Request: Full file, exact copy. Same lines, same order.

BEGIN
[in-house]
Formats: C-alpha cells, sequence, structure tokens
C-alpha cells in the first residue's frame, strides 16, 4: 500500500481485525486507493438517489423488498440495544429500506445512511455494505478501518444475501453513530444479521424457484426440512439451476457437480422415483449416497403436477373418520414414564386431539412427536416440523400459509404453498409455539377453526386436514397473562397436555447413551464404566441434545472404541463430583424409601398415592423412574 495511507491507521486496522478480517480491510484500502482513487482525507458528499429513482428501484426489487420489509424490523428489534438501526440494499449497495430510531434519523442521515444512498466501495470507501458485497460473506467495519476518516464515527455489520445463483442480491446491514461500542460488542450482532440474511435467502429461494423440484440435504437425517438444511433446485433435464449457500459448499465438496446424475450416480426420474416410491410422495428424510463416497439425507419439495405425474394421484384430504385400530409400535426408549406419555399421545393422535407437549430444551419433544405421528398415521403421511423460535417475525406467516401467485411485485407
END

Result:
[in-house]
Formats: C-alpha cells, sequence, structure tokens
C-alpha cells in the first residue's frame, strides 16, 4: 500500500481485525486507493438517489423488498440495544429500506445512511455494505478501518444475501453513530444479521424457484426440512439451476457437480422415483449416497403436477373418520414414564386431539412427536416440523400459509404453498409455539377453526386436514397473562397436555447413551464404566441434545472404541463430583424409601398415592423412574 495511507491507521486496522478480517480491510484500502482513487482525507458528499429513482428501484426489487420489509424490523428489534438501526440494499449497495430510531434519523442521515444512498466501495470507501458485497460473506467495519476518516464515527455489520445463483442480491446491514461500542460488542450482532440474511435467502429461494423440484440435504437425517438444511433446485433435464449457500459448499465438496446424475450416480426420474416410491410422495428424510463416497439425507419439495405425474394421484384430504385400530409400535426408549406419555399421545393422535407437549430444551419433544405421528398415521403421511423460535417475525406467516401467485411485485407